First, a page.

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Before Stonehenge - did this man lord it over Wiltshire's sacred landscape?

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Author Topic: Before Stonehenge - did this man lord it over Wiltshire's sacred landscape?  (Read 134 times)
Major Weatherly
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« on: December 21, 2013, 10:53:21 pm »

Most tantalizing of all, is the newly revealed likely link between Wales and the pre-Stonehenge ritual landscape. When the first phase of Stonehenge itself was finally built in around 3000 BC, the stones that were probably erected there were not, at that stage, the great sarsens which dominate the site today, but were probably the much smaller so-called 'bluestones' (some of which are still there).

Significantly, it is known from geological analysis that those bluestones originally came from south-west Wales - and were therefore almost certainly brought from there to Stonehenge by Neolithic Britons.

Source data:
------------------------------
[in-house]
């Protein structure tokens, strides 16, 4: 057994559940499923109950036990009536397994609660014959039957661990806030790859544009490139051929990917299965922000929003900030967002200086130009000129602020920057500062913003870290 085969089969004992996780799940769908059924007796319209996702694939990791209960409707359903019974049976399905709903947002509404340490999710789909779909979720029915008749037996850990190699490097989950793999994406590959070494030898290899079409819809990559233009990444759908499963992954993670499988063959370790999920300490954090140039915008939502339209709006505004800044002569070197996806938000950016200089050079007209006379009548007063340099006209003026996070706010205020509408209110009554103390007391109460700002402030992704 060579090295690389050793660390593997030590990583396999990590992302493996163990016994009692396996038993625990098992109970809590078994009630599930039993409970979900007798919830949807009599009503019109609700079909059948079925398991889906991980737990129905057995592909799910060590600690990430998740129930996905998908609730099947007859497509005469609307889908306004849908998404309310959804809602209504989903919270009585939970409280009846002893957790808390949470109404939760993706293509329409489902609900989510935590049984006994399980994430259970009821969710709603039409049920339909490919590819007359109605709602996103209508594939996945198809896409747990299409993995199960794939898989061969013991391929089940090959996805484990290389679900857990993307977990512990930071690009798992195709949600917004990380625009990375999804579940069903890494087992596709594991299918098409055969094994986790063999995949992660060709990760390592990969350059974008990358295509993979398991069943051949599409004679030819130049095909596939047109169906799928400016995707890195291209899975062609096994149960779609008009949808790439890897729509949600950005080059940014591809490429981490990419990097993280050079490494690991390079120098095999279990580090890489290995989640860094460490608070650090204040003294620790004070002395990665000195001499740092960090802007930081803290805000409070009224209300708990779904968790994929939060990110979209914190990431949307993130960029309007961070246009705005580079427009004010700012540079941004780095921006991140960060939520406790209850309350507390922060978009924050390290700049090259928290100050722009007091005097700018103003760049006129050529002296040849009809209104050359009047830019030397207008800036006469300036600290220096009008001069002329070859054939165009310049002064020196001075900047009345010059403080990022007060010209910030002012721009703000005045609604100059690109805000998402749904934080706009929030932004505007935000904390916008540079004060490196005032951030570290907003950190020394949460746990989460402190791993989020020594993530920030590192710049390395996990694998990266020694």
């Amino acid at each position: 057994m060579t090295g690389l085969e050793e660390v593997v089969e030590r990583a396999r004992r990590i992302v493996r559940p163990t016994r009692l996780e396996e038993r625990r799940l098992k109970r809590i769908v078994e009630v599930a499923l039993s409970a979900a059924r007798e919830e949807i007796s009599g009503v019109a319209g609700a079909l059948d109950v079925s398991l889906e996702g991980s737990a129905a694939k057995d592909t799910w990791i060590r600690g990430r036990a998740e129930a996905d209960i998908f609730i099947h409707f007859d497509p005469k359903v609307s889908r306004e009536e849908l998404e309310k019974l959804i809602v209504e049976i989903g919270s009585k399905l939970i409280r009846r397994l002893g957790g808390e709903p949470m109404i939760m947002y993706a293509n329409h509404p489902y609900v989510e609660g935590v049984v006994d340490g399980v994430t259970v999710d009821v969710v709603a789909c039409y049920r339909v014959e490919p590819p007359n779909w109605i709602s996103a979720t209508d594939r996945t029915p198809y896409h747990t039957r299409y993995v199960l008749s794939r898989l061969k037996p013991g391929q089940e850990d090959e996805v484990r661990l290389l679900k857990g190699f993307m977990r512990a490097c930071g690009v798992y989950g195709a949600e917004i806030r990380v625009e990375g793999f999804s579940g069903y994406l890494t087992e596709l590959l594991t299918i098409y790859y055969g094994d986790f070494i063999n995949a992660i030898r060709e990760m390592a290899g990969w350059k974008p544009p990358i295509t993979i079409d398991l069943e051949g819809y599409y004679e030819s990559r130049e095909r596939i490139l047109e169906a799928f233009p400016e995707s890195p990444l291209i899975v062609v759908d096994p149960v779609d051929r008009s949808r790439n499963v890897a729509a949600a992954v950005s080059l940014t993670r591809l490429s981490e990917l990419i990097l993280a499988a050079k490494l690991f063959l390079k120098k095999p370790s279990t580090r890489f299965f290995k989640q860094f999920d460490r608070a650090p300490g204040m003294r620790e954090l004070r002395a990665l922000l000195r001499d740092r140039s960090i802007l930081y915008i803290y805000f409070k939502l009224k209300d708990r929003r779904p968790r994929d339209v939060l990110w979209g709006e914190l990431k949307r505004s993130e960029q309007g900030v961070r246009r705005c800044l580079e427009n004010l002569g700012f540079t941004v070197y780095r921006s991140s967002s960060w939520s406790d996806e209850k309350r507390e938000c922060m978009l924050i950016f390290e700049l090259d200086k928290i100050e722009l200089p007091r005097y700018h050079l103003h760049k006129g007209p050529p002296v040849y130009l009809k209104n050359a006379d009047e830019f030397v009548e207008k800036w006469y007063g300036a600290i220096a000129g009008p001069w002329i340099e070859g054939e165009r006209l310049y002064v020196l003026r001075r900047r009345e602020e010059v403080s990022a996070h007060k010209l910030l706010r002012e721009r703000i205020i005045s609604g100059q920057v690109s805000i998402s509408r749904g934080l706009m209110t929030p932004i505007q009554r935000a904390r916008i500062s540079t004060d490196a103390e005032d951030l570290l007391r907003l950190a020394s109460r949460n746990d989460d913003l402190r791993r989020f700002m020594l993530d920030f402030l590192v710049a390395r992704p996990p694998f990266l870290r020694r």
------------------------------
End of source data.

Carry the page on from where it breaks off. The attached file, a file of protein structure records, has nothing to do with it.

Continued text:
Indeed, as late as the 12th century AD, the Anglo-Norman chronicler, Geoffrey of Monmouth, wrote down an ancient legend also suggesting that the stones had come from the west (albeit, in his account, from Ireland, rather than Wales). Archaeologists will now be investigating whether the Stonehenge landscape's link with Wales was in reality even older than that first phase of the monument.

In that sense it is spookily relevant that the mid-fourth millennium BC man chosen by English Heritage to be the 'face of the Neolithic' may actually have been a key part of the original cultural process which ultimately, five centuries later, led to early Stonehenge being erected.

The new visitor centre - built with steel, wood and glass in ultra-modern style - tells the story of Stonehenge and its prehistoric ritual landscape and illustrates it with 300 mainly stone and ceramic artefacts from antiquarian and archaeological excavations carried out around the great stone monument over the past two centuries.


http://www.independent.co.uk/news/science/archaeology/before-stonehenge--did-this-man-lord-it-over-wiltshires-sacred-landscape-9008683.html
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